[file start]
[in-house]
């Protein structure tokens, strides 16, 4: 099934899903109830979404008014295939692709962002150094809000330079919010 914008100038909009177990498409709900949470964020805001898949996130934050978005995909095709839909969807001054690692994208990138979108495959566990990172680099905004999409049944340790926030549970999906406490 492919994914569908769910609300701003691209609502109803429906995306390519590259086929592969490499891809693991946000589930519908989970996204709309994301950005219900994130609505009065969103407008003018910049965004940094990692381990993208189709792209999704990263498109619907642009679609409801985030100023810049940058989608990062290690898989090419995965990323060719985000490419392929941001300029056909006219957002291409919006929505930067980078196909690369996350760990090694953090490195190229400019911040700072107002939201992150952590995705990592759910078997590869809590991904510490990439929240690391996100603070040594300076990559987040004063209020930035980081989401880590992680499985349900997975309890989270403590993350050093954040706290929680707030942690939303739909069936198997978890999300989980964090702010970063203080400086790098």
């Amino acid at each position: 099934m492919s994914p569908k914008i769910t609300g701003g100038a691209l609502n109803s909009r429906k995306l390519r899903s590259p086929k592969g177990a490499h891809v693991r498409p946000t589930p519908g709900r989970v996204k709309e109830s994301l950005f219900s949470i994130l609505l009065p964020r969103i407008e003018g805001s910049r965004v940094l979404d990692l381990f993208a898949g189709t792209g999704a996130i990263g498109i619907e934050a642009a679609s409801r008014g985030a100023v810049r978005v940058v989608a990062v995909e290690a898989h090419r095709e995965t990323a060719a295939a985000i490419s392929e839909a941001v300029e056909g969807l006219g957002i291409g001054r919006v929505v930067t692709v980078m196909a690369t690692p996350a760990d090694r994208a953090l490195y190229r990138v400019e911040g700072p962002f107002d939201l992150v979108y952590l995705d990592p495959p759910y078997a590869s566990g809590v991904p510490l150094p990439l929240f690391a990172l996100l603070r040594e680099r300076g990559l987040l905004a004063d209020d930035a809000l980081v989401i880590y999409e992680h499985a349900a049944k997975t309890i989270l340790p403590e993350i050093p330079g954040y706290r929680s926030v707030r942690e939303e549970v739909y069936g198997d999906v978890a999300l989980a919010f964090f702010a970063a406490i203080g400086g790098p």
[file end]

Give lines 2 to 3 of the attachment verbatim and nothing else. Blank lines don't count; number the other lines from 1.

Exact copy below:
């Protein structure tokens, strides 16, 4: 099934899903109830979404008014295939692709962002150094809000330079919010 914008100038909009177990498409709900949470964020805001898949996130934050978005995909095709839909969807001054690692994208990138979108495959566990990172680099905004999409049944340790926030549970999906406490 492919994914569908769910609300701003691209609502109803429906995306390519590259086929592969490499891809693991946000589930519908989970996204709309994301950005219900994130609505009065969103407008003018910049965004940094990692381990993208189709792209999704990263498109619907642009679609409801985030100023810049940058989608990062290690898989090419995965990323060719985000490419392929941001300029056909006219957002291409919006929505930067980078196909690369996350760990090694953090490195190229400019911040700072107002939201992150952590995705990592759910078997590869809590991904510490990439929240690391996100603070040594300076990559987040004063209020930035980081989401880590992680499985349900997975309890989270403590993350050093954040706290929680707030942690939303739909069936198997978890999300989980964090702010970063203080400086790098």
């Amino acid at each position: 099934m492919s994914p569908k914008i769910t609300g701003g100038a691209l609502n109803s909009r429906k995306l390519r899903s590259p086929k592969g177990a490499h891809v693991r498409p946000t589930p519908g709900r989970v996204k709309e109830s994301l950005f219900s949470i994130l609505l009065p964020r969103i407008e003018g805001s910049r965004v940094l979404d990692l381990f993208a898949g189709t792209g999704a996130i990263g498109i619907e934050a642009a679609s409801r008014g985030a100023v810049r978005v940058v989608a990062v995909e290690a898989h090419r095709e995965t990323a060719a295939a985000i490419s392929e839909a941001v300029e056909g969807l006219g957002i291409g001054r919006v929505v930067t692709v980078m196909a690369t690692p996350a760990d090694r994208a953090l490195y190229r990138v400019e911040g700072p962002f107002d939201l992150v979108y952590l995705d990592p495959p759910y078997a590869s566990g809590v991904p510490l150094p990439l929240f690391a990172l996100l603070r040594e680099r300076g990559l987040l905004a004063d209020d930035a809000l980081v989401i880590y999409e992680h499985a349900a049944k997975t309890i989270l340790p403590e993350i050093p330079g954040y706290r929680s926030v707030r942690e939303e549970v739909y069936g198997d999906v978890a999300l989980a919010f964090f702010a970063a406490i203080g400086g790098p």